I am having trouble using the competition template. I have an auto program in mind but it wont let me insert any of the program flow options unless I right click and close the auto mode. If I do that I cant program auto mode. Am I missing something?
Well after reviewing the problem and talking with computer people I found the problem.
How can I make 2 motors rotate in opposite directions at the same time for a given time? I am using v2.0 and the comp. template. I cannot use “Y” cables.
Well you start both motors but invert the dirrection of one of them. Maybe I’m missing something here but I don’t think that would be that hard to figure out…
I had the same idea but, if you say (4,255) (?m/sec) (4,127)/(5,0) (?m/sec) (5/127) it reads it top to bottom so one side moves then the other.
Well, have you actually tried that? The way easyC does motors is you turn them on then turn them off. So if you wanted to run both at the same time for the same amout of time/distance you would start them at the same time. Then put in a wait command for a certain amount of time then stop them. If you wanted to do it for distance you would put them in a while loop and run the loop until that amount of rotations has happend. True it reads top to bottom but it’s so fast you wouldn’t notice that one was started before the other.
The problem is that it has to start at the same time or the alingment will be messed up leading to catastrophic failure at the end of the process.
5 times in a row, try using the robot with software that turns on one motor first. Mark it’s final position and orientation at the end of each of the five trials.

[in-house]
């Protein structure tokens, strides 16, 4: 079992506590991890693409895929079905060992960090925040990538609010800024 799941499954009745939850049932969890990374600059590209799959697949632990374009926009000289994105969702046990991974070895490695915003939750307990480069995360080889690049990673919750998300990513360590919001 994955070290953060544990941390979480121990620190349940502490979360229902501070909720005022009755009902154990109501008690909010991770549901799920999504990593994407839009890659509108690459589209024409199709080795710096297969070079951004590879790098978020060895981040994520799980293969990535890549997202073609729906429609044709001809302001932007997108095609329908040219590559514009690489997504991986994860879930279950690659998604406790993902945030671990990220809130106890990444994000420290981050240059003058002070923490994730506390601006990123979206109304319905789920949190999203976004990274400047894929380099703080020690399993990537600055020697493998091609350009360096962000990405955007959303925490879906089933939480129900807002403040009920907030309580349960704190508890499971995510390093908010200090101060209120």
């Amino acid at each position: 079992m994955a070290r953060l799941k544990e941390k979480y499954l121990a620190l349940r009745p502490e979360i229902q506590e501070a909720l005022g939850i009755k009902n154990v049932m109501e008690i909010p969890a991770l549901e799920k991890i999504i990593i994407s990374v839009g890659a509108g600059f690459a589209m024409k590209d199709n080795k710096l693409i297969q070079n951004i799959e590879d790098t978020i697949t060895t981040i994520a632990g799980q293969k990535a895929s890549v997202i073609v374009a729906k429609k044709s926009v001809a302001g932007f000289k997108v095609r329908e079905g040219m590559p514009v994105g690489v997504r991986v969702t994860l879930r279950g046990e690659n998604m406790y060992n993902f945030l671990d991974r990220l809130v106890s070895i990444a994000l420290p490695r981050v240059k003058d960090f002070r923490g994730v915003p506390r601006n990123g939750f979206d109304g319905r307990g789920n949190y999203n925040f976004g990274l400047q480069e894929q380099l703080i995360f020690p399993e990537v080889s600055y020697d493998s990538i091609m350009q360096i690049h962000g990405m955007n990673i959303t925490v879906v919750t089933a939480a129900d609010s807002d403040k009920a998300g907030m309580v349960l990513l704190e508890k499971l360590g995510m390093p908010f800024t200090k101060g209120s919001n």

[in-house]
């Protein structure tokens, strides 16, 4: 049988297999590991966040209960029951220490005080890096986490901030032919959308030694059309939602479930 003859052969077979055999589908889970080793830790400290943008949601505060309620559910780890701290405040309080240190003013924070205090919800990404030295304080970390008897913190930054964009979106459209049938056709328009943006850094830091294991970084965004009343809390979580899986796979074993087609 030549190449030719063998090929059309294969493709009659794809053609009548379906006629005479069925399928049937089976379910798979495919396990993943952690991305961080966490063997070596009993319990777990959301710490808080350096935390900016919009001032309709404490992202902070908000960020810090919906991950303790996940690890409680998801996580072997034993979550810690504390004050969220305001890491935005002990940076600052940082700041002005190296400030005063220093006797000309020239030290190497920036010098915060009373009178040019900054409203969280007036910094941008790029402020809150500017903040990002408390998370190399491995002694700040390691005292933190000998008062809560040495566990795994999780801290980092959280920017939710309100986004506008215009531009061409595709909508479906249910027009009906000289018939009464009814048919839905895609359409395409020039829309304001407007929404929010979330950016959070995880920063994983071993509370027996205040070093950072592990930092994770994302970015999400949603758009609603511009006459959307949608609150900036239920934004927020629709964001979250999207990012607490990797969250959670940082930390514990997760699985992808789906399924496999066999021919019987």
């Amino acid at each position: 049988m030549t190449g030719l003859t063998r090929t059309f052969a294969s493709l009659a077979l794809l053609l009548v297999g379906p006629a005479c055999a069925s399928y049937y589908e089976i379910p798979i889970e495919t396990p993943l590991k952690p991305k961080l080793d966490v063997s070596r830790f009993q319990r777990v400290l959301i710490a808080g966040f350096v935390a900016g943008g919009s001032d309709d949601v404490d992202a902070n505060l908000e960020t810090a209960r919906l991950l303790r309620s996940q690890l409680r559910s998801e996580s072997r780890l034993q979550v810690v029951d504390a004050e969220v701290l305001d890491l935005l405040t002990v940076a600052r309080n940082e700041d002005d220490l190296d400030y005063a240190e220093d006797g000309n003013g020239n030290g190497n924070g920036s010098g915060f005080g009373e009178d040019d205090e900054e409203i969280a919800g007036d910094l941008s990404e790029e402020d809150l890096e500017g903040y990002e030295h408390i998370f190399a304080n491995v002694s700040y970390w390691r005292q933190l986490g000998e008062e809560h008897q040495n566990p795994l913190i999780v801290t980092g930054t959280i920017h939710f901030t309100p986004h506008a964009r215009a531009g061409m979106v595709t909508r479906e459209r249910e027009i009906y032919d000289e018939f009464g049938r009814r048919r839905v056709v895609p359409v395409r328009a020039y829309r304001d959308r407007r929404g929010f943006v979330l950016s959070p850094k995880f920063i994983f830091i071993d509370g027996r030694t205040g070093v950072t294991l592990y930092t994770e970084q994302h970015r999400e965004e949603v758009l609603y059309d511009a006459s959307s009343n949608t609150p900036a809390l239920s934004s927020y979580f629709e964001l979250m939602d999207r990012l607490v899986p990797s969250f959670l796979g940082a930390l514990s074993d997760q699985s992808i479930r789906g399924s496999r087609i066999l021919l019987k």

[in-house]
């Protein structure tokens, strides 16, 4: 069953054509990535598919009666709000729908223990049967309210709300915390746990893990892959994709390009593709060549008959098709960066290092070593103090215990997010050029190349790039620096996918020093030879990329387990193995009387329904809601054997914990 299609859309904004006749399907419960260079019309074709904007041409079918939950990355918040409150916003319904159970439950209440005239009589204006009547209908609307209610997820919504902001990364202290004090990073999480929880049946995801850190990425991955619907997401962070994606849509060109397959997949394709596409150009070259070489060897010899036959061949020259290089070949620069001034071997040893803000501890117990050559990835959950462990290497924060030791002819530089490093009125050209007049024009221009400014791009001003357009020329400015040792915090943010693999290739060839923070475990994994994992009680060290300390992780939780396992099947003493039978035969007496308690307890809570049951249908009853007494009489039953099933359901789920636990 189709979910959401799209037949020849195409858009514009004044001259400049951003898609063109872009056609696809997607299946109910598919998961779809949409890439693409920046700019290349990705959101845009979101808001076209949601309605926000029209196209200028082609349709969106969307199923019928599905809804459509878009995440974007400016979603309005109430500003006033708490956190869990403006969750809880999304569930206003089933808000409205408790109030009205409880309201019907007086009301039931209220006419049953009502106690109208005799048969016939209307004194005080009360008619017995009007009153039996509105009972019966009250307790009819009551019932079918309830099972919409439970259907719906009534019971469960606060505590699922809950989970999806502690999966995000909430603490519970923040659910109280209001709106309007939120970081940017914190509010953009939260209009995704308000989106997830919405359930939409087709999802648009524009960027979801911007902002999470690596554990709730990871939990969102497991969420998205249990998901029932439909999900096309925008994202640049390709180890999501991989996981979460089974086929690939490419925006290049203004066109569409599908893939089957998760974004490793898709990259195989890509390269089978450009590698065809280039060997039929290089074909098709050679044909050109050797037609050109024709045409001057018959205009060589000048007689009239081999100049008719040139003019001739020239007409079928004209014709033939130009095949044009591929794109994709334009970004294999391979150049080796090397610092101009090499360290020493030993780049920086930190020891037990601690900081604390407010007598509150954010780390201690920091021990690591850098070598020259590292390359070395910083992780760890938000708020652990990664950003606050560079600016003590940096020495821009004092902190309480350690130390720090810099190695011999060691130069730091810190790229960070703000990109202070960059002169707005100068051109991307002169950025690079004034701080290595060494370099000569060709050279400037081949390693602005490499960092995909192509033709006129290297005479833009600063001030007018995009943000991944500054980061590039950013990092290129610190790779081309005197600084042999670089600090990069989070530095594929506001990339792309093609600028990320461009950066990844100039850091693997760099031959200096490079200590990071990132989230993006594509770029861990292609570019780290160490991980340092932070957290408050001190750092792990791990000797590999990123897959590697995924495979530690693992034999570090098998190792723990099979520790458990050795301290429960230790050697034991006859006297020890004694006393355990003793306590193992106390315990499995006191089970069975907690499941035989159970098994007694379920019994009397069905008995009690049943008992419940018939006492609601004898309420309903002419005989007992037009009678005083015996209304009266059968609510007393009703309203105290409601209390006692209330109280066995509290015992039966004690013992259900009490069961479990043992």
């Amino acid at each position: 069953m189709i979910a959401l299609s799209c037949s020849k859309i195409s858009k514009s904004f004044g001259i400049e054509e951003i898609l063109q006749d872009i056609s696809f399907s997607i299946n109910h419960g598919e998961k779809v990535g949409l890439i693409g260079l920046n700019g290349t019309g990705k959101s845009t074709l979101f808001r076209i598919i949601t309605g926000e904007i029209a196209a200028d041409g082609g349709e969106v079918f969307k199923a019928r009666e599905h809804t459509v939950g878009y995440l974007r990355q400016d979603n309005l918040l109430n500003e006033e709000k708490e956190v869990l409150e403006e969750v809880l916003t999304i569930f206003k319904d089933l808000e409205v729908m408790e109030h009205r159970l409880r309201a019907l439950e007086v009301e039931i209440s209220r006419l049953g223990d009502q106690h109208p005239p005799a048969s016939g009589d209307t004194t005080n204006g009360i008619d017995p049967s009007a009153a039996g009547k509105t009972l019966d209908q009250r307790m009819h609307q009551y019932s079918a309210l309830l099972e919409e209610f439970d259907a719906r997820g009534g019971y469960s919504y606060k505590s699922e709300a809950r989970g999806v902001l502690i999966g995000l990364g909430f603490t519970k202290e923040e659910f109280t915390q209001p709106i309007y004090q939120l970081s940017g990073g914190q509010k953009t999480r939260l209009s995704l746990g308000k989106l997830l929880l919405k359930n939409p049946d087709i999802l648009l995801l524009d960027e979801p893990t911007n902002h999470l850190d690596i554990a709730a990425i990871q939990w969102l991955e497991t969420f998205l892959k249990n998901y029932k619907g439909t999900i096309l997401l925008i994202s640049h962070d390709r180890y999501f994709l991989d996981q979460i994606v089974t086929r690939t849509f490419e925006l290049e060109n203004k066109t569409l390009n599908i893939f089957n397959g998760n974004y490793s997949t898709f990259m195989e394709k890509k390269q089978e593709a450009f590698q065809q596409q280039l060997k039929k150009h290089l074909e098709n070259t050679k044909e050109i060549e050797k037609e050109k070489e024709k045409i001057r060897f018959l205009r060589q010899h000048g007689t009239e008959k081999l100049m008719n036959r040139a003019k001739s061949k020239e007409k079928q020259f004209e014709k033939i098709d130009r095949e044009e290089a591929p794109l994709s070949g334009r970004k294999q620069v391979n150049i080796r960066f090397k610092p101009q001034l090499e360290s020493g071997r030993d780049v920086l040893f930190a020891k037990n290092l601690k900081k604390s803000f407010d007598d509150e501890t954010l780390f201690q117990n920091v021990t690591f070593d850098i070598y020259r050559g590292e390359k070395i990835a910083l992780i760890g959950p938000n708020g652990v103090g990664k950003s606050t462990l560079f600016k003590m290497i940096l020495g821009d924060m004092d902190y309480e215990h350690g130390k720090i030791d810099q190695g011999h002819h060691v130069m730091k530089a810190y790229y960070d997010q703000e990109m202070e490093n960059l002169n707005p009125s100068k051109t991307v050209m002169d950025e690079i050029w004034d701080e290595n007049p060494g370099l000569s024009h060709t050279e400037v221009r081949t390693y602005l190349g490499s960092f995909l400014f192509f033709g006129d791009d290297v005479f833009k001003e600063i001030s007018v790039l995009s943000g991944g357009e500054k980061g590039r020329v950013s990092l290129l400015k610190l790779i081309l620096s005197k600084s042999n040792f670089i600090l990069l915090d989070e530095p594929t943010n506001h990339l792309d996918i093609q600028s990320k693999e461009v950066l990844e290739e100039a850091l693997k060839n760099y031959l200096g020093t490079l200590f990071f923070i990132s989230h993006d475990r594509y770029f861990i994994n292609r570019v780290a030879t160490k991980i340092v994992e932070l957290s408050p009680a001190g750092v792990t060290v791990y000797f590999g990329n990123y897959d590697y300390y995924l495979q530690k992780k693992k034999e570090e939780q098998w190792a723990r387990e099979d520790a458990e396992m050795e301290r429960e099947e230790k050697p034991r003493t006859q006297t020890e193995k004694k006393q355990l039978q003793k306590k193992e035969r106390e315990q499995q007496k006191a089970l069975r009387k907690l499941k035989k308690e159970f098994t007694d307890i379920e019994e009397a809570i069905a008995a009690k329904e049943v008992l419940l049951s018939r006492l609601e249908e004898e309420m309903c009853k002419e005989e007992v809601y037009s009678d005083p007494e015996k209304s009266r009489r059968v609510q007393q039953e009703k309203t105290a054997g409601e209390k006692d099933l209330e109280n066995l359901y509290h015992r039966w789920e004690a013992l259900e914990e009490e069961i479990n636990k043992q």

Then alter the software to turn the other motor on first. Try using the robot 5 times again. Again mark it’s final position and orientation.
I’ll bet that uneven friction in the robot, minor variations in starting orientation, the slop in the motors, and drive train (the little bit of wiggle/slack that exists in the path from computer to floor through the drive train), how warm the motors are, uneven surface & wheel conditions, etc. will be far more important to where the robot ends up than are the few microseconds between when the computer issues one PWM command and when it issues the other.
Also, depending on how the circuitry works, the individual motors might always get their pulse trains in the same order, simultaneously, or in the order they appear in your program. Without investigating how the master processor and the hardware work, we really have no information about which motor will see a command before the other, if the commands are not purposefully separated by around 20 mSec. The processor we program (there are two in little gray box) is pretty “far” from the actual pwm output circuitry.
Go for it.
I’ll bet that uneven friction in the robot, minor variations in starting orientation, the slop in the motors, and drive train (the little bit of wiggle/slack that exists in the path from computer to floor through the drive train), how warm the motors are, uneven surface & wheel conditions, etc. will be far more important to where the robot ends up than are the few microseconds between when the computer issues one PWM command and when it issues the other.-Qoute
They aren’t on the drivetrain. They are used for something that requires a lot of power to operate properly. There is a common axle between the motors and so if they dont start at the same time the axle will be farther back/forward on one side when compared to the other. You’ll see it soon blake but for now I think I have the problem fixed.
It’ll be fine, I used 3 motors on my FVC and two shared an axle. There’s no problem.
I would think that Voltage would also effect the performance as well.
Voltage definitely affects the robots. I’ve found that the robot will quickly change how far etc it goes and then level off.
We are integrating sensors into our auto program for a much more consistant auto program. We are using 2 limit switches and 2 optical shaft encoders.